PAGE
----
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Math is universal
Posted:
Apr 21, 1995 5:00 PM


Dear Colleagues,
I wanted to share with you an incident that happened in my 7th grade algebra class yesterday. The class is a class of 23 very able mathematics students whom I love teaching. Anyway, I have had a German exchange student for the past week in my class. Anna is actually in 8th grade in Germany but elected to stay in the seventh grade classes with the girl that is her hostess in the states.
Yesterday, one of my boys just noticed that there was someone new in class (isn't this like seventh graders). And, he was so surprised that she was German. And, was she really doing our mathematics? Did they have the same math in Germany? Could math really be universal? I could not believe this very bright young man's questions. However, I began to think. How many of our students really do realize that math is universal? Jonny taught me a lesson yesterday, a lesson I will not forget. I will now emphasize how, no matter where you go, and what language you use, variables are variables, linear equations are linear equations, etc. We cannot assume our students realize this. I thought my historical references helped students to understand that math is a universal language. Obviously, Jonny didn't get the message. I have learned I must be more specific.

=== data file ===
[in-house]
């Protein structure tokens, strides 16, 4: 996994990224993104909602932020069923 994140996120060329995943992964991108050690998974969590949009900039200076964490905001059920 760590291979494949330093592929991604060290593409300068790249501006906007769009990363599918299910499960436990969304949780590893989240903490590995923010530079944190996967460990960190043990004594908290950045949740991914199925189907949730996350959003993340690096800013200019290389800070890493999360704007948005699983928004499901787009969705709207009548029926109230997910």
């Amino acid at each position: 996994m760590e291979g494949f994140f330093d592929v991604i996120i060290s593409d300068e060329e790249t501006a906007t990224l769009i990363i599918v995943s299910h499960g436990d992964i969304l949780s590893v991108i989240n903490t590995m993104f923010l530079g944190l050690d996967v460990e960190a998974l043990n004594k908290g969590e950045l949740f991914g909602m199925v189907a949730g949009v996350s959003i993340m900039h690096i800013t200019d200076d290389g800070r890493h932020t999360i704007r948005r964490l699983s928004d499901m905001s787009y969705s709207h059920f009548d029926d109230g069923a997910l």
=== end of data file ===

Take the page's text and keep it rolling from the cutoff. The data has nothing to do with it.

I have been lurking during the conversation about 5th grade enrichment activities. I've enjoyed everyone's comments. What I have found through my many years of teaching is that students remember their handson activities. They remember what they discover. Topological concepts are not too complex if they are presented at the appropriate developmental level. I often tell my students that mathematics is like learning to read.
At first you have baby books with a small vocabulary. Those who have particular interests investigate big books with rather sophisticated vocabulary and topics. New books with new ideas are always being written. Some people will read little and read easy books. Others will read much and the levels may be very difficult. It isn't intellegence so much that determines who will be the great readers (although it helps); it is interest. Now, I realize that this is very simplified but my students seem to understand. When I do topology with them, I tell them that topology is a big, big field. I'm only giving them the baby book. As they get older and know more about mathematics they will be able to read the more sophisticated books. This is just my idea I wanted to share with you all.
I find my students very interested in topics in mathematics other than basic computational skills. I've discussed Zeno's pardox and they love it. They even develop their own. Even years later they come back and tell me the remember about Zeno. Again, it is these celebrations of mathematics that are not boring that stay with and interest our students. Oh, dear, I'm sounding dogmatic. sorry..
Anyway, I am delighted with all your ideas. We have a rich resource on this list!

Cheers!
Karen Dee
Math History Lives!
Karen Dee Michalowicz VQUEST Math Lead Teacher/Trainer Upper School Mathematics Chair Virginia Quality Education The Langley School in Sciences and Technology 1411 Balls Hill Rd, McLean, VA l994 Presidential Awardee 22012 USA 7033561920(w) Fax: (703) 7909712